Justice for the victims of child sexual exploitation marks an important step forward at the conclusion of what has been a harrowing five-month trial at the Old Bailey. Convictions like these play a vital part in tackling the core of this pernicious and destructive crime.
It is essential that sexually exploited children have the confidence to put their faith in the criminal justice system. Seeing the crimes of these seven men laid bare in such a high profile and well-publicised trial will help to engender confidence in others.
However, it is crucial that improvements continue to be made to police, prosecution and court practice to ensure we see more of these criminals successfully convicted. Through our 23 specialist services we know just how difficult it is for sexually exploited young people to seek a prosecution for their abuse. The sad truth is that the ordeal of going through the courts is potentially more damaging than the abuse itself. This trial starkly demonstrates just how difficult this process can be.
The accounts of abuse and exploitation re-told by the victims were unspeakably shocking. Girls were regularly raped, beaten and trafficked for sex. One girl told of how her abuser branded her with a hairpin while another woke up naked between two men after passing out having been plied with drink and drugs.
For these girls giving evidence in court must have taken incredible courage. Standing behind a curtain or giving evidence via a video link offers no real protection to the accusations of lying or suggestions that the abuse was “the product of a fertile imagination” by the men who exploited them.
It is easy to see why the invasive nature of going to court can stop young people from reporting the abuse they suffered or from providing evidence in court. It’s essential that more is done to overcome the inherent barriers to achieving prosecutions. This should include ensuring that special measures are always made available for young people and that victims have access to appropriate support to guide them throughout the court process. It is also crucial that agencies continue to engage with victims and prioritise their welfare after the trial has ended, regardless of the verdict.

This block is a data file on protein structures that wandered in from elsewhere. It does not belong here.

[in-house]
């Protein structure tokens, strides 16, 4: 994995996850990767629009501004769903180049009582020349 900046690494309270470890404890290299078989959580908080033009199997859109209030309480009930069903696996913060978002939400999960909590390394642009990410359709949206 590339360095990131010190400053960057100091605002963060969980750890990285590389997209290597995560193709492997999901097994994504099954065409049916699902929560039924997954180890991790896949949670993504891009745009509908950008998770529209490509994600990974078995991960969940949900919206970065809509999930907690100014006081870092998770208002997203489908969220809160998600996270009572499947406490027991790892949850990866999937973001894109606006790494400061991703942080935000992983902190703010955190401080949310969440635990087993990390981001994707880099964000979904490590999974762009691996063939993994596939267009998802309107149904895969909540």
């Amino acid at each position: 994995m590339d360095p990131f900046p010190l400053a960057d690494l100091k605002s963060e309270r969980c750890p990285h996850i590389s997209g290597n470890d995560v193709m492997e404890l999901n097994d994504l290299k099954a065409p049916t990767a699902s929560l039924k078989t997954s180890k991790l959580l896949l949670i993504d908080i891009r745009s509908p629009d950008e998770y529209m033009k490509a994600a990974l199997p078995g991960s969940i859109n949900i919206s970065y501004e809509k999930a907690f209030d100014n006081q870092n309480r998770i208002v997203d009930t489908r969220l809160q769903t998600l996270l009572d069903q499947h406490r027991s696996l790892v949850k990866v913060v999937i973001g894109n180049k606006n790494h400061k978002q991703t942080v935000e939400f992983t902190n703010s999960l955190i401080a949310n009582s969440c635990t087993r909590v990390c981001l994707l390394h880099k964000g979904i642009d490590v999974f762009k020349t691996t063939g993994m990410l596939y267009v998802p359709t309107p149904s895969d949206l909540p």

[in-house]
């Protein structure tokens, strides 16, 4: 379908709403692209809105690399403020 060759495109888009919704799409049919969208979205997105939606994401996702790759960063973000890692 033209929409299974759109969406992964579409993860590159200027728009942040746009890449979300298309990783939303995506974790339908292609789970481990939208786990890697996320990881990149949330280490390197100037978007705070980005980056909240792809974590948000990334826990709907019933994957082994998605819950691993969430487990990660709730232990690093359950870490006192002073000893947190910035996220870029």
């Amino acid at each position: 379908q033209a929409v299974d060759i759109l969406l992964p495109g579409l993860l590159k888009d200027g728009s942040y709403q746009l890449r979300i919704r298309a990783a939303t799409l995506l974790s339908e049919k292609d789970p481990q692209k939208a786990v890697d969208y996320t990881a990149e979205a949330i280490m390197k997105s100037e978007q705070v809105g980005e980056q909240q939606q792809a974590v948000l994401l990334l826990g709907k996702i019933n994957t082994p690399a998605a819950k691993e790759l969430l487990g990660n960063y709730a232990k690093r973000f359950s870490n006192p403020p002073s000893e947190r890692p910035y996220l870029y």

Nobody currently knows the full extent of these crimes because of their hidden nature. There is an urgent need to improve data on the prevalence of child sexual exploitation, to strengthen the evidence base and to support professionals to appropriately share information.
Victims of sexual exploitation must not be left to suffer in silence because their calls for help are ignored or dismissed. Everyone has a duty to know how to spot the signs in order to protect children from this sickening crime and ensure that abusers are brought to justice.
The need has never been greater; the number of sexually exploited children known to Barnardo’s rose by 22 per cent to 1,452 in the UK last year and 37 per cent during the past three years. Many of our services are oversubscribed and running waiting lists with more than 200 sexually exploited children waiting to receive the support they need.
The men have been found guilty of appalling crimes against some of the most vulnerable people in our society. They will no doubt face lengthy custodial sentences but it would be wrong for us to view this with any sense of finality. The trial may have ended but across the country countless young people continue to be exploited for sex by criminal gangs.
For the victims of these seven men, with the right help and support the long journey to rebuild their lives can really begin. For other sexually exploited children across the UK, Barnardo's will strive to give them someone to turn to in their darkest hour. We will never stop fighting to ensure that wherever possible the perpetrators of these heinous crimes face the full consequences of their actions.
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